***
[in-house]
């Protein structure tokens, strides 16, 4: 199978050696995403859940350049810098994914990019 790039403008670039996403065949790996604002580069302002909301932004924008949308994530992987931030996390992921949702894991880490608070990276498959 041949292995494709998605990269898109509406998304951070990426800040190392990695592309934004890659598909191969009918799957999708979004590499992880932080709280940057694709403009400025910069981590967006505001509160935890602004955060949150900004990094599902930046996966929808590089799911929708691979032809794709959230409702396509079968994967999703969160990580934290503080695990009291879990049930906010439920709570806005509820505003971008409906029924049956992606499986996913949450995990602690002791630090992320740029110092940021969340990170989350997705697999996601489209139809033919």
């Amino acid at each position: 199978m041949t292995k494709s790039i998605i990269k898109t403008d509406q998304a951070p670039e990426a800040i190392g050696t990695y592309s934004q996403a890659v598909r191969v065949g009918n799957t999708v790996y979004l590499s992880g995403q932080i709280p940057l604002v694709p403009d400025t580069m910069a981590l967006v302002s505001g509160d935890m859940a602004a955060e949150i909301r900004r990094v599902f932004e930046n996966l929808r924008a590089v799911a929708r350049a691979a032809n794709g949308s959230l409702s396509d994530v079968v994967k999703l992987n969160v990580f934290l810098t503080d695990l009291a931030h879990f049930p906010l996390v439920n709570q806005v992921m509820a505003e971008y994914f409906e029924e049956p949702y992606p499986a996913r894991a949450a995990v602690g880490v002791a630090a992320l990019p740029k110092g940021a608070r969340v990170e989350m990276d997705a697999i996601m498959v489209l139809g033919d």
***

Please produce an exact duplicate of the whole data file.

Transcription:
[in-house]
């Protein structure tokens, strides 16, 4: 199978050696995403859940350049810098994914990019 790039403008670039996403065949790996604002580069302002909301932004924008949308994530992987931030996390992921949702894991880490608070990276498959 041949292995494709998605990269898109509406998304951070990426800040190392990695592309934004890659598909191969009918799957999708979004590499992880932080709280940057694709403009400025910069981590967006505001509160935890602004955060949150900004990094599902930046996966929808590089799911929708691979032809794709959230409702396509079968994967999703969160990580934290503080695990009291879990049930906010439920709570806005509820505003971008409906029924049956992606499986996913949450995990602690002791630090992320740029110092940021969340990170989350997705697999996601489209139809033919």
């Amino acid at each position: 199978m041949t292995k494709s790039i998605i990269k898109t403008d509406q998304a951070p670039e990426a800040i190392g050696t990695y592309s934004q996403a890659v598909r191969v065949g009918n799957t999708v790996y979004l590499s992880g995403q932080i709280p940057l604002v694709p403009d400025t580069m910069a981590l967006v302002s505001g509160d935890m859940a602004a955060e949150i909301r900004r990094v599902f932004e930046n996966l929808r924008a590089v799911a929708r350049a691979a032809n794709g949308s959230l409702s396509d994530v079968v994967k999703l992987n969160v990580f934290l810098t503080d695990l009291a931030h879990f049930p906010l996390v439920n709570q806005v992921m509820a505003e971008y994914f409906e029924e049956p949702y992606p499986a996913r894991a949450a995990v602690g880490v002791a630090a992320l990019p740029k110092g940021a608070r969340v990170e989350m990276d997705a697999i996601m498959v489209l139809g033919d």